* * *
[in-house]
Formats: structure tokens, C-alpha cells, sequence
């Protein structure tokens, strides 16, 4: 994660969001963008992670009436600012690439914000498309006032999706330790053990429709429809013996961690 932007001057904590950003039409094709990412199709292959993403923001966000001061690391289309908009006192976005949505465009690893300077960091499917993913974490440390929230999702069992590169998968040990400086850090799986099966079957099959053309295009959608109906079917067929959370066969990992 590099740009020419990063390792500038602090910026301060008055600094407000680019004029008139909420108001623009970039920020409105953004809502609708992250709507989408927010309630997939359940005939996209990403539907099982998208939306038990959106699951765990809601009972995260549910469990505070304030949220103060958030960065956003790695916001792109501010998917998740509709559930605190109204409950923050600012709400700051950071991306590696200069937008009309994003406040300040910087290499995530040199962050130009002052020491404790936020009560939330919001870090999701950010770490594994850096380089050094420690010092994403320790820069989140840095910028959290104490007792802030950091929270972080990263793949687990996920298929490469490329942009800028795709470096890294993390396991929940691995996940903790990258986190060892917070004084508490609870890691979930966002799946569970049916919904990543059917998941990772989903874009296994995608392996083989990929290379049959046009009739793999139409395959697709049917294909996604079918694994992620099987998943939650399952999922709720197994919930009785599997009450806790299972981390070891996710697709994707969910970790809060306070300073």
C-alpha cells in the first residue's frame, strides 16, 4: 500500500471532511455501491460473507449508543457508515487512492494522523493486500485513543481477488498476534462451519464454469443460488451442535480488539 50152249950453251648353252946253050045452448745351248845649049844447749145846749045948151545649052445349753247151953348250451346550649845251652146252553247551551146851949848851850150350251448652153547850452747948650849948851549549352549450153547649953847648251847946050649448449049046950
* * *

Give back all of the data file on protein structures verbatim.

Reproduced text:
[in-house]
Formats: structure tokens, C-alpha cells, sequence
């Protein structure tokens, strides 16, 4: 994660969001963008992670009436600012690439914000498309006032999706330790053990429709429809013996961690 932007001057904590950003039409094709990412199709292959993403923001966000001061690391289309908009006192976005949505465009690893300077960091499917993913974490440390929230999702069992590169998968040990400086850090799986099966079957099959053309295009959608109906079917067929959370066969990992 590099740009020419990063390792500038602090910026301060008055600094407000680019004029008139909420108001623009970039920020409105953004809502609708992250709507989408927010309630997939359940005939996209990403539907099982998208939306038990959106699951765990809601009972995260549910469990505070304030949220103060958030960065956003790695916001792109501010998917998740509709559930605190109204409950923050600012709400700051950071991306590696200069937008009309994003406040300040910087290499995530040199962050130009002052020491404790936020009560939330919001870090999701950010770490594994850096380089050094420690010092994403320790820069989140840095910028959290104490007792802030950091929270972080990263793949687990996920298929490469490329942009800028795709470096890294993390396991929940691995996940903790990258986190060892917070004084508490609870890691979930966002799946569970049916919904990543059917998941990772989903874009296994995608392996083989990929290379049959046009009739793999139409395959697709049917294909996604079918694994992620099987998943939650399952999922709720197994919930009785599997009450806790299972981390070891996710697709994707969910970790809060306070300073």
C-alpha cells in the first residue's frame, strides 16, 4: 500500500471532511455501491460473507449508543457508515487512492494522523493486500485513543481477488498476534462451519464454469443460488451442535480488539 50152249950453251648353252946253050045452448745351248845649049844447749145846749045948151545649052445349753247151953348250451346550649845251652146252553247551551146851949848851850150350251448652153547850452747948650849948851549549352549450153547649953847648251847946050649448449049046950